The Madhepura constituency has sent some of the biggest names in Bihar (and Indian) politics to the Lok Sabha but a visit to the area will make you realise that the region is none the better for it. Stretches of road simply don't exist and sandbanks have been created to fill the gaps, making driving or riding extremely slow and difficult.
If during elections in India the demand is for BSP (bijlee, sadak, pani, that is electricity, roads, and water), Bihar is actually lucky: it only needs the first two. The region has abundant water as the endless green fields testify. But the first two are hardly available, and the further one is from Patna, the worse is the situation.
In Madhepura and Saharsa, both district headquarters, hotels run electricity on generators. To make the charges affordable, there is no electricity from late morning till evening to save on diesel cost. That is possible in winter when days are still cool but what about summers when life without a fan is, to put it mildly, difficult?
Shops are stocked with lanterns (incidentally, the symbol of Lalu Prasad's Rashtriya Janata Dal). Maybe it is time the RJD makes the electric bulb its symbol.
Who'll vote for a nautanki'
This is one election where many believe that Lalu Prasad might lose. Even though he does appear to have the support of his Yadav caste and of many Muslims, it is equally true that many from this combination, that has kept him in power so far, are quite fed up. Worse, they say, is that Lalu Prasad has become arrogant and that will ensure his defeat. Many cite Madhepura as an example.
Since Madhepura is a Yadav-dominated region, all the key candidates are Yadavs. But everyone is sure that the RJD candidate will lose. The RJD candidate is one Shekhar Yadav and he runs a theatre company. In this part, the word used is nautanki and it has a pejorative association. Late at nights, singers and dancers get together to hold a show; as the night progresses, the shows get raunchy. In fact, some news reports even claim that these nautankis have cabaret programmes with dancers with little (or even less) clothes. Thus, a nautanki company owner is rich, but he inspires little respect.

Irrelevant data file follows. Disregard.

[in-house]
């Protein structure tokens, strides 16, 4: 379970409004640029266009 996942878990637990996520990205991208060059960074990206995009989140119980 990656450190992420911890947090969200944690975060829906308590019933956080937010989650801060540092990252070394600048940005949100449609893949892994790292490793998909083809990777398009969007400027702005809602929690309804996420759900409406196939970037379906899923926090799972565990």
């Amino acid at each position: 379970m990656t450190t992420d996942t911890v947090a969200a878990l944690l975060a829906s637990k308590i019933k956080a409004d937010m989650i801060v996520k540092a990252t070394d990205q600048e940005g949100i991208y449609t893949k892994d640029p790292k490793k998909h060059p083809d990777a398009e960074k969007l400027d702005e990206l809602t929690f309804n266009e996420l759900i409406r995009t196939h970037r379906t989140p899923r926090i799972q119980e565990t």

"Arre, he simply paid the RJD a lot of money to get a seat and that is why Lalu nominated him," says R K Srivastava, who owns a telephone booth in Madhepura. "No one will vote for him and at least here, the RJD will lose for sure."
But why did the RJD nominate such a person? Srivastava has a theory: "After the May 2004 elections when the RJD did very well, Lalu became overconfident, believing that even a donkey from the RJD will get elected. He also wants all new persons who will be loyal to him rather than the RJD. And this guy could pay Rs 60 lakh to buy his nomination."
Prasad Yadav, as his name suggests, belongs to the same caste as Lalu, and resides in Murho village, near Madhepura town. He considers himself loyal to the party but he agrees that this time Lalu has gone too far. "Who'll vote for a nautanki?"
Will he? "No… but I want Lalu to win."
Government as goonda
On February 15, it will be virtually impossible to find a private car on the roads. Why? Because the government commandeers these cars in the name of elections and takes them away from the owners or directs the cars for specific purposes. So what happens is that all the owners and private taxi operators simply lock the car and disappear so that their car can't be taken away.
Commandeering a car is allowed by law; but the idea was to make available private resources for emergencies such as war.
Complete Coverage: Assembly Elections 2005
Elections are not an emergency but a process of democracy. Surely such outdated excesses by the government should have no place in a civilised democracy. Or is the adjective wrong? The Election Commission here too is guilty of allowing such excesses in the name of conducting elections.